I extend my trip from five days to two weeks, and I piece together her medical reports, cajoling receptionists, walking in to see doctors. Her blood tests determine no arthritis or sight-reducing syndrome. The eye doctor diagnoses an infection – conjunctivitis. I am relieved and annoyed.
“What will I tell my friends I have?” Gram asks.
“Tell them what the doctor told you,” I say.
“What did he say?” she asks.
“That you have aches and pains,” I remind her.
She is quiet, clearly displeased with this answer.
I make repeated trips to the pharmacy, fill her fridge with groceries, manage the medication for her eye infection. I drive her to the follow up visits. She mixes up north and south, left and right. In the car, she yells at me. Why am I not doing what she asks? I drive the way she guides me until she realizes she is lost.
We arrive at the doctor’s office in silence. I want to jump out of the car and slam the door, but I think how terrifying it must be to lose your way down the street from your home. When I help her out of the car, she usually takes my arm. This time, she reaches for my hand. Her hand is small and curled, yet to me it feels like the weight of it could pull me to the ground.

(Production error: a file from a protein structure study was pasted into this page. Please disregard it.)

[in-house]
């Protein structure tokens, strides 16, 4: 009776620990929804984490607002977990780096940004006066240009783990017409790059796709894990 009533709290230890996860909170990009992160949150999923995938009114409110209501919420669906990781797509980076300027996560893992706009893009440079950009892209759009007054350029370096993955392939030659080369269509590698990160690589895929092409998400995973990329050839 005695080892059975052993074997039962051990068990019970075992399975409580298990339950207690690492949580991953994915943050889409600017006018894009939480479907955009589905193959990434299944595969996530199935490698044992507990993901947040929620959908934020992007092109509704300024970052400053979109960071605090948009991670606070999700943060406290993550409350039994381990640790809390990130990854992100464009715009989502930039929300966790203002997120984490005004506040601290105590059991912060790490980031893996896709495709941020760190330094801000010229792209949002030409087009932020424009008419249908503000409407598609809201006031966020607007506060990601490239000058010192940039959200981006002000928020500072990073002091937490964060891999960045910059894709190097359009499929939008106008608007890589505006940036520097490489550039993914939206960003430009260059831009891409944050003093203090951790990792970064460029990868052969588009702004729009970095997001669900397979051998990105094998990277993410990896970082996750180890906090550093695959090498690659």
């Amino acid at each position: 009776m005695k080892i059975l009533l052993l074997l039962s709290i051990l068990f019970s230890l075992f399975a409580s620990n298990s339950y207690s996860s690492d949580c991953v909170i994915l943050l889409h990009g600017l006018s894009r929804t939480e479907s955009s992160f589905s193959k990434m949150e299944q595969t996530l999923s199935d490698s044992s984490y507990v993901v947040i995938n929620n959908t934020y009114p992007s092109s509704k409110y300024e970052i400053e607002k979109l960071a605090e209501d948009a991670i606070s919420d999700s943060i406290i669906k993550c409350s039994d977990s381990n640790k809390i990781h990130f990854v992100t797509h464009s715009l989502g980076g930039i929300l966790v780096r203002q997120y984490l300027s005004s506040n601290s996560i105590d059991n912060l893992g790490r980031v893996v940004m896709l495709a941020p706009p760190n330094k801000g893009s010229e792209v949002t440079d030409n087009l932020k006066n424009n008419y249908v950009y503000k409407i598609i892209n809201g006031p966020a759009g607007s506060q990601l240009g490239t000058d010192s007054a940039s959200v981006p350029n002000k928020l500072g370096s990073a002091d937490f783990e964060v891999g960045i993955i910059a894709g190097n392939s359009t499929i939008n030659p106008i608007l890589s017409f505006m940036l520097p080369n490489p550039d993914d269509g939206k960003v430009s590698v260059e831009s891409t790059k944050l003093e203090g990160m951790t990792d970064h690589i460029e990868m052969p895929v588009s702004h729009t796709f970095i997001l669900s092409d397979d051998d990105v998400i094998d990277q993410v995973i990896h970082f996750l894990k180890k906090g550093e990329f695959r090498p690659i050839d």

I crouch on the white linoleum kitchen floor, whispering on the phone to my boyfriend Paul in California as if I am twelve.
“How’re you doing?” he asks.
I try to respond, but the concern in his voice, the familiarity and comfort trips me up. I lose my language and only mumbling sobs come out.
Paul says nothing. Just holds a safe place for me to cry.
At night, I toss and turn in the damp, hot air of the front bedroom. What if I can’t get her stable enough to leave and go home? What if I have to fly with her to New England? Why am I responsible? What if I get up and she isn’t at the breakfast table and I go to wake her and she’s not breathing? Should I do CPR? Can you do CPR on people with pacemakers?
I buy a hot water bottle that helps the pain behind her knees. The eye medication kicks in and her sight begins to return.
“Can you do CPR on people with pacemakers?” I ask my grandmother as we share peach slices at the breakfast table.
“Yes,” she says, “but you have to be gentle.”
I chew on my peach.
“I have a living will,” she says. “It’s in the drawer next to my bed if you want to read it.”
I crumple my napkin into my fist.
“If someone in the family came to wake you and you weren’t breathing, would you want them to do CPR?” I say into my plate.